segunda-feira, 23 de agosto de 2010

99 Percent of Music Chart Hit Acts are “Soft Porn” Says Music Industry Giant

By Hilary White

LONDON, August 20, 2010 ( – While religious leaders have been warning about the moral effects of the modern pop music scene for decades, now even some leaders of the industry are expressing their concern. Today record producer Mike Stock told British media that he believes children are being “sexualized” by popular culture.

“The music industry has gone too far. It's not about me being old fashioned. It's about keeping values that are important in the modern world. These days you can't watch modern stars - like Britney Spears or Lady Gaga - with a two-year-old.”

“Ninety-nine per cent of the charts is R 'n' B and 99 per cent of that is soft pornography,” he added.

Stock is one of the trio of “legendary” music producers that constitute Stock Aitken Waterman, whose talent properties have included Cliff Richard, Debbie Harry, Donna Summer, La Toya Jackson and Kylie Minogue. The trio was one of the most successful songwriting and producing partnerships in the history of the music business, with more than 100 UK top 40 hits, and earning an estimated £60 million.

Stock told the Daily Mail, “Kids are being forced to grow up too young. Look at the videos. I wouldn't necessarily want my young kids to watch them. I would certainly be embarrassed to sit there with my mum.”

In Britain the “Hit Parade,” the first British record sales chart at the dawn of the popular music era, was published in November 1952, and was measured by sales of sheet music. The first number 1 song on Britain’s Hit Parade was “Here in My Heart” by Al Martino, the Italian-American “pop crooner” and actor who is also known for his portrayal of the character Johnny Fontane in the 1972 film The Godfather.

This week, BBC Radio 1 reported that the number one UK spot was held by American rapper Tramar Dillard, better known by his stage name “Flo Rida,” for his rap piece “Club Can’t Handle Me.” The number, performed largely on two notes of the musical scale, includes a video in which a frenzied mob of night-clubbers burst out of the club and into the streets, destroying a corner shop to end up gyrating in a laundromat.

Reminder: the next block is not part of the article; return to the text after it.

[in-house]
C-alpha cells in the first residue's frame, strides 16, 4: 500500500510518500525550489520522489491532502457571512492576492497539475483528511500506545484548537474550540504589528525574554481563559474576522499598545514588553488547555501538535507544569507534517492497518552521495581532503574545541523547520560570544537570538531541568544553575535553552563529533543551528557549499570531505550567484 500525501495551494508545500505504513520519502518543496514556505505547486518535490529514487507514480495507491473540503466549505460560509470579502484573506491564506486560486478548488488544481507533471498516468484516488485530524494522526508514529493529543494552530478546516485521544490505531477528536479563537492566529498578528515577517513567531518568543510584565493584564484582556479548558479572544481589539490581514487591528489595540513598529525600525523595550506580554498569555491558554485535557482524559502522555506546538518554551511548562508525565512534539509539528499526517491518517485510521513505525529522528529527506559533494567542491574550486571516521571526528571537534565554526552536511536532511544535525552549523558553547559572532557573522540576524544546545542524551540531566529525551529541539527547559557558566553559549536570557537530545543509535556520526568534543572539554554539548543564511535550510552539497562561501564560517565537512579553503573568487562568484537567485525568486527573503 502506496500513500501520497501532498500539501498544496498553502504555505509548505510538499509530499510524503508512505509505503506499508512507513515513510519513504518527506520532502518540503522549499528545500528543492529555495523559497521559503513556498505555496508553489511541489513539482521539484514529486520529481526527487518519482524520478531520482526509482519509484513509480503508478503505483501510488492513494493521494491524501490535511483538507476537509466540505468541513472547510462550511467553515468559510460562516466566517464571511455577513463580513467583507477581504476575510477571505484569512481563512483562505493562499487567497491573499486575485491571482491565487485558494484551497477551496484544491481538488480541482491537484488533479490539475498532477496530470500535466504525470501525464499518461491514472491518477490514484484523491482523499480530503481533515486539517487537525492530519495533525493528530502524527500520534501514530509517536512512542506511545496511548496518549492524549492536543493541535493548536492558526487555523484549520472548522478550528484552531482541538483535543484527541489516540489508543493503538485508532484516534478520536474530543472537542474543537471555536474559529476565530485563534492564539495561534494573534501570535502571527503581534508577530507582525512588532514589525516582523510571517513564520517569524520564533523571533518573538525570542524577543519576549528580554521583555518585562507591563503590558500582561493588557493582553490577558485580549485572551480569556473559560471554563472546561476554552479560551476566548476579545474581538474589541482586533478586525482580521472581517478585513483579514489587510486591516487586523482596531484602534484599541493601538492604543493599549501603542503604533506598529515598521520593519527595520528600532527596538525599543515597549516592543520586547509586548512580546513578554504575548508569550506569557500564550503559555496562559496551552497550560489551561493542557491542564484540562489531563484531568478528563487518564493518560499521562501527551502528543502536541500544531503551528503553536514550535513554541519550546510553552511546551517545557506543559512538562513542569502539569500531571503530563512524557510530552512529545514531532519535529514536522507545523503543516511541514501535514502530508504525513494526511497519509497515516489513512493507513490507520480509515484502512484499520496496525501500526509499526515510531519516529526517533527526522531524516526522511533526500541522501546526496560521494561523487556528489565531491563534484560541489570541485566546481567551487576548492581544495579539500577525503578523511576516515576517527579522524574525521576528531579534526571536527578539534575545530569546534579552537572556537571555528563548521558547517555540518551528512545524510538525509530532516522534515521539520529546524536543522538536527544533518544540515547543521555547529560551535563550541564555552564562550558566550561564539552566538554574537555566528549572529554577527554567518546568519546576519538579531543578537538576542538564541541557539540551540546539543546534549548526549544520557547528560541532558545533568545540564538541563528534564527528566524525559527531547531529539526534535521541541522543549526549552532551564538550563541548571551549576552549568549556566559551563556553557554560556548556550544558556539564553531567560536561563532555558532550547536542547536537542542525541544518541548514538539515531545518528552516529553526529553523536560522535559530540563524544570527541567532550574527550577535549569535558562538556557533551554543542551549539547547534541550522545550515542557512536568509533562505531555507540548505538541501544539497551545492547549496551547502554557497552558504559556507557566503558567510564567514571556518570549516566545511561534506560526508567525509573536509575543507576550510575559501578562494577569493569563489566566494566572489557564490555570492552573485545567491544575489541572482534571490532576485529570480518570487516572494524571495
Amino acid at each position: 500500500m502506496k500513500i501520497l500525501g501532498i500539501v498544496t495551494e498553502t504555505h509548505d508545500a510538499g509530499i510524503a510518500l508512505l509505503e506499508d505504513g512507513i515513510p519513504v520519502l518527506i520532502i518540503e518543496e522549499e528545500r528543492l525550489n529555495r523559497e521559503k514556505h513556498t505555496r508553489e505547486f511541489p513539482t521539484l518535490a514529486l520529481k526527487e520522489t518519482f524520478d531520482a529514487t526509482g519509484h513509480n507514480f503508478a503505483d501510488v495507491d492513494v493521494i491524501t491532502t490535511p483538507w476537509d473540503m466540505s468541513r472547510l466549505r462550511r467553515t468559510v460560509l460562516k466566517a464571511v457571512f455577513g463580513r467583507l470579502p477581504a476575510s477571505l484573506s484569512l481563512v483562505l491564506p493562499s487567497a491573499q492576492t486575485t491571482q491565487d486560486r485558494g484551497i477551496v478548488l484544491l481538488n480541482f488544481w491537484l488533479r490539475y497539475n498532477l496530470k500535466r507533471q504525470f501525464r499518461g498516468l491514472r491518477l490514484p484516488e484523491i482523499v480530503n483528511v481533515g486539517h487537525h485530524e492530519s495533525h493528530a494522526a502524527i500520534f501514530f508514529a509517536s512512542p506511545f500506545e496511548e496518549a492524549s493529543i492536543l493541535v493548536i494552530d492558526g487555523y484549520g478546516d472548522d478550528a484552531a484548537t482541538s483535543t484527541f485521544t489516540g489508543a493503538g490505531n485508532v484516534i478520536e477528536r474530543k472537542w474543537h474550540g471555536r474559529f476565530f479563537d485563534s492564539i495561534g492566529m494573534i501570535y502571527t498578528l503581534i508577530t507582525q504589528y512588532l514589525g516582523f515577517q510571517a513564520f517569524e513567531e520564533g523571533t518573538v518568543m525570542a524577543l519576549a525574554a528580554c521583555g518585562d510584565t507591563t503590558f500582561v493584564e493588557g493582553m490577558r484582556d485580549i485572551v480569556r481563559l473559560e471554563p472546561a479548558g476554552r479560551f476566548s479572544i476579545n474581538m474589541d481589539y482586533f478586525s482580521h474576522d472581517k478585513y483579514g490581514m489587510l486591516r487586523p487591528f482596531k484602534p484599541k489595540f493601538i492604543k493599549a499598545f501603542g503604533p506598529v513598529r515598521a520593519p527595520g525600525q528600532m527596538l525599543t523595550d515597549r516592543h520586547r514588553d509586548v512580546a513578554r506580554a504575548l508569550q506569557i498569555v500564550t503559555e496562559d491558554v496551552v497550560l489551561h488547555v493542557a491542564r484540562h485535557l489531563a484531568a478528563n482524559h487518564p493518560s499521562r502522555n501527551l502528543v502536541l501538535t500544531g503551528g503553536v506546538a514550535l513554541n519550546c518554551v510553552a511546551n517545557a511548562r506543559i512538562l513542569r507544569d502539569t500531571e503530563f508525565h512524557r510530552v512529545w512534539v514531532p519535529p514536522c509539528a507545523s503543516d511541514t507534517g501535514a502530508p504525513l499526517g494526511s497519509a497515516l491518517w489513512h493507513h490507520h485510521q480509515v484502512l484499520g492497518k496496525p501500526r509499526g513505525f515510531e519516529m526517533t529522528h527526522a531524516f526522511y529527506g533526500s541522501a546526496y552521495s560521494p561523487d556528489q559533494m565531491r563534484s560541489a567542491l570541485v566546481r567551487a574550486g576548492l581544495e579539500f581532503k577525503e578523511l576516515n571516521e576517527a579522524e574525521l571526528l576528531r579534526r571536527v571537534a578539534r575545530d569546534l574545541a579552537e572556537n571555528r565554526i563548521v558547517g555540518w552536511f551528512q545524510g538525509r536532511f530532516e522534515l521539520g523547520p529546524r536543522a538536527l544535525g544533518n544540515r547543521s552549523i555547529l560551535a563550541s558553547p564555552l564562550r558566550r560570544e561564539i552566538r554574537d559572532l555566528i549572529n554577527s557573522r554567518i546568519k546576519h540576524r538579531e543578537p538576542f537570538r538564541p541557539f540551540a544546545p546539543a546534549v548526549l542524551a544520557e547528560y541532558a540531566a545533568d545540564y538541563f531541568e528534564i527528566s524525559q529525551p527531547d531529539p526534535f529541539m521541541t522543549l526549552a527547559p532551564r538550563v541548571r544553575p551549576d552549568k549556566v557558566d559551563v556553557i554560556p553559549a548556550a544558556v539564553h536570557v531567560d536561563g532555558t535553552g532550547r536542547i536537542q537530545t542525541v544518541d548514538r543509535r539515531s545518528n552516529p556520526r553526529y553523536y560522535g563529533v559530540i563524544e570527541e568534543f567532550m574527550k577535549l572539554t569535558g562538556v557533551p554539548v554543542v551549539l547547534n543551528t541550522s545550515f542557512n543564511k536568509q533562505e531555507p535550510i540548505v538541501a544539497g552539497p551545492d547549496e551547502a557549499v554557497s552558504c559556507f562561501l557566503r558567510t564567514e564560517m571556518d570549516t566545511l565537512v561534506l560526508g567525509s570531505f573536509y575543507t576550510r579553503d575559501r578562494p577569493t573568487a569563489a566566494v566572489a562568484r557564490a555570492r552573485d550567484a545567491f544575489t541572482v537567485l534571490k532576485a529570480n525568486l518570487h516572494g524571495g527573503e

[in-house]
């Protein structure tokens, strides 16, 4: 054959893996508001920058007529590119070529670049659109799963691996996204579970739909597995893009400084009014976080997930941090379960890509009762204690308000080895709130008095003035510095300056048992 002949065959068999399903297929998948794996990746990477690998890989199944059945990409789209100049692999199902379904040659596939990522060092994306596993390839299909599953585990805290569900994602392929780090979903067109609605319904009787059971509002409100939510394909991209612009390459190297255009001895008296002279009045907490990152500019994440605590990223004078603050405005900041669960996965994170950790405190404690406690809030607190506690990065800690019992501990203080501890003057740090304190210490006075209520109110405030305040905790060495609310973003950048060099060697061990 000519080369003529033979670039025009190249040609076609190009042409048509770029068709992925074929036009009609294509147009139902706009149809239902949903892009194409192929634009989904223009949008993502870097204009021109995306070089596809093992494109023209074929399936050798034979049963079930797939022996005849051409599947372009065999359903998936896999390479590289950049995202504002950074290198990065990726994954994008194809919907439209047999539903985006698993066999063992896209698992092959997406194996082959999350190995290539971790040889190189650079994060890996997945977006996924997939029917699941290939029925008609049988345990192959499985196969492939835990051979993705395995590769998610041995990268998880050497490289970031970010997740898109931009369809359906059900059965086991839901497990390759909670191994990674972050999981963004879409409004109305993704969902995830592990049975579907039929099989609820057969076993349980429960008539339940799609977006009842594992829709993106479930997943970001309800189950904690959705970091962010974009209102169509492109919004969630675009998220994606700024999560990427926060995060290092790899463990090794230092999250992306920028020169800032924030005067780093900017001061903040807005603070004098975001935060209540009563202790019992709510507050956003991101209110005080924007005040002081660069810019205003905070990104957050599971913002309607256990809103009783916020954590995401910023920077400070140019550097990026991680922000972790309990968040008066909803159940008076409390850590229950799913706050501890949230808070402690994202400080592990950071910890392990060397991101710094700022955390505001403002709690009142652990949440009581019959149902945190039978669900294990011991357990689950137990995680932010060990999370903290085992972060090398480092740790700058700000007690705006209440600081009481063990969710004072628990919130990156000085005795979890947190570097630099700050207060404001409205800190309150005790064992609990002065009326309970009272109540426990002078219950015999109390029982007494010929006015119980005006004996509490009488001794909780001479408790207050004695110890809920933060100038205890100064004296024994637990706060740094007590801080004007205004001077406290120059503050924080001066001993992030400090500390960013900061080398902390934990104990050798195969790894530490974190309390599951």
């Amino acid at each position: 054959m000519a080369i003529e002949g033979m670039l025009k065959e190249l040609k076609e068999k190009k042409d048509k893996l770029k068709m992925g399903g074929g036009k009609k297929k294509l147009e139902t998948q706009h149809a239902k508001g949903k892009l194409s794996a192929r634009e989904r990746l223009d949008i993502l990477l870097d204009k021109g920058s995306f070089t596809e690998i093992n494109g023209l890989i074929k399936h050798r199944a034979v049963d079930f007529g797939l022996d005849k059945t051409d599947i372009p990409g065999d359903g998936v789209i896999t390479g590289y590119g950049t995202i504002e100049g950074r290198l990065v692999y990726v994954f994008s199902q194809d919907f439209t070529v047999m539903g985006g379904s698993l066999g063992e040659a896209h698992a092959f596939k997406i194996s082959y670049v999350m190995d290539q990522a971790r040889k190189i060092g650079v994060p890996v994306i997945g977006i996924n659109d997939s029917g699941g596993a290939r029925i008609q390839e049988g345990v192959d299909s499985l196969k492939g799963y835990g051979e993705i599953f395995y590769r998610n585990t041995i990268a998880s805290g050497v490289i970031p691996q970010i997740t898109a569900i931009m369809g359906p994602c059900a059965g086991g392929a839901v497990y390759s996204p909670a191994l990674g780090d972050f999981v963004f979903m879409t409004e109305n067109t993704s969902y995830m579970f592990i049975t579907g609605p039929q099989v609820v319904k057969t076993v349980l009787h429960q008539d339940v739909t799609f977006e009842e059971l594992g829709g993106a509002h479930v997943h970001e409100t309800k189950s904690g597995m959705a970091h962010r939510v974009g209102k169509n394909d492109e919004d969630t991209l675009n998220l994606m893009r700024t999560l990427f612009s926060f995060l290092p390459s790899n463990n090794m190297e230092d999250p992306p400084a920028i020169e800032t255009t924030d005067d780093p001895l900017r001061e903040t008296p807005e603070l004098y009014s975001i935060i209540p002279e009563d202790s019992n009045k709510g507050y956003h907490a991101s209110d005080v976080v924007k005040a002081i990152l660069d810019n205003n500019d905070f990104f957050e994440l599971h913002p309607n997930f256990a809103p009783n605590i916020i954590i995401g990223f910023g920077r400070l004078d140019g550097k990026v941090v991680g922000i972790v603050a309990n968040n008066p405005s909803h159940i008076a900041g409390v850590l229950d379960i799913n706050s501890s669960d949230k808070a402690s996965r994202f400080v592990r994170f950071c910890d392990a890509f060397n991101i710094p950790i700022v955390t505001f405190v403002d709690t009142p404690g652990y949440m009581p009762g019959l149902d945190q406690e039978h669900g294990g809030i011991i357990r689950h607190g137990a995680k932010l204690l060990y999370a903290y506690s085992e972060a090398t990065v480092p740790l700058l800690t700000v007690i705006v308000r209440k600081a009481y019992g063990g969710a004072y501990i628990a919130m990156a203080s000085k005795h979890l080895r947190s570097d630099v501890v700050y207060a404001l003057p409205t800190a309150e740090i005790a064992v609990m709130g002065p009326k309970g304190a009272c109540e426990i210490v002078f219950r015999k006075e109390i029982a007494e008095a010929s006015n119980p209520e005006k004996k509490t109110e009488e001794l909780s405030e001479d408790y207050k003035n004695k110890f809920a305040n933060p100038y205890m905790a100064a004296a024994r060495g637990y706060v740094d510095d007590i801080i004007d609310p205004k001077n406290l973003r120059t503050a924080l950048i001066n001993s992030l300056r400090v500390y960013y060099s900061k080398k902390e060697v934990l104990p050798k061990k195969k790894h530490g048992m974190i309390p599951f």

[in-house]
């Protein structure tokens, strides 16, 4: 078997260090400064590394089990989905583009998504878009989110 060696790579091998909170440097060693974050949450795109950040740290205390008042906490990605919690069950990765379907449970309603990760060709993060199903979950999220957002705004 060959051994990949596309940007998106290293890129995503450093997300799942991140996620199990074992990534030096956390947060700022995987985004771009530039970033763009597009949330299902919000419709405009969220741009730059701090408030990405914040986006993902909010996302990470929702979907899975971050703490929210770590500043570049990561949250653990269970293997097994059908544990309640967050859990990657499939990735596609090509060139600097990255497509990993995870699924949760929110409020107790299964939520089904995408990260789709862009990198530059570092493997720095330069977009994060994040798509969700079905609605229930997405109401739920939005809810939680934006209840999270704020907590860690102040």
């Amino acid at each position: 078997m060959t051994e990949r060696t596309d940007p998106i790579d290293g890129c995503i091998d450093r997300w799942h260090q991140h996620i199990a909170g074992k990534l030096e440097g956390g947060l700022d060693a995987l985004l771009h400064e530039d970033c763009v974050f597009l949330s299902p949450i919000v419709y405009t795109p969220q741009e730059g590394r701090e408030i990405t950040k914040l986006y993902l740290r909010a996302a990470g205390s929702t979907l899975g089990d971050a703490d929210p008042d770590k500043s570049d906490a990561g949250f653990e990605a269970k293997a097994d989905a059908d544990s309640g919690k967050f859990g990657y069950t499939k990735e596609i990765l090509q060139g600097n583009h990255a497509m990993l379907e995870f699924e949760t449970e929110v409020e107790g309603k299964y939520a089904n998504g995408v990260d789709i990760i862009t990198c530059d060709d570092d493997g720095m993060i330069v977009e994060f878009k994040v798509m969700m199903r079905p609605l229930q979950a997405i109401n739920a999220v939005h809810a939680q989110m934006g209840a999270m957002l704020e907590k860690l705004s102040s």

Lady Gaga’s widely criticized single, “Alejandro,” has fallen on the charts this week to number 22. The video features Lady Gaga, shown in scanty underwear and a mock nun’s habit, simulating sado-maochistic sex and swallowing a rosary. It also shows a team of semi-nude male dancers performing mock homosexual acts, themes that are so common they are starting to be considered passé in British pop culture.

“Before children even step into school, they have all these images - the pop videos and computer games like Grand Theft Auto - confronting them and the parents can't control it,” Stock continued.

He has responded to the concerns of parents by producing what he has called a “family-orientated show.” The Go! Go! Go! Show is a pop song and dance show performed by “tween” singers that is playing to positive reviews in London.

Brian Clowes, the research director for the pro-life and pro-family group Human Life International, expressed surprise that there is anyone left who “doesn’t believe that the music industry degrades morals, sexualizes young girls and is disrespectful to women.”

Such people, he told LSN, “should just visit YouTube and randomly select a half-dozen music videos to watch.”

“There are only a handful of artists who even attempt to promote good moral values, since this is considered ‘uncool’ and, even more importantly, unprofitable. Many of the singers target pre-teen girls with their messages, and then these girls follow the advice and lyrics they hear and wind up ruining their lives,” Clowes commented.

“It's true that we are not forced to watch this trash; but we are also responsible for making sure our kids grow up holy, healthy and happy. If they follow music videos and shows, they will be zero for three.”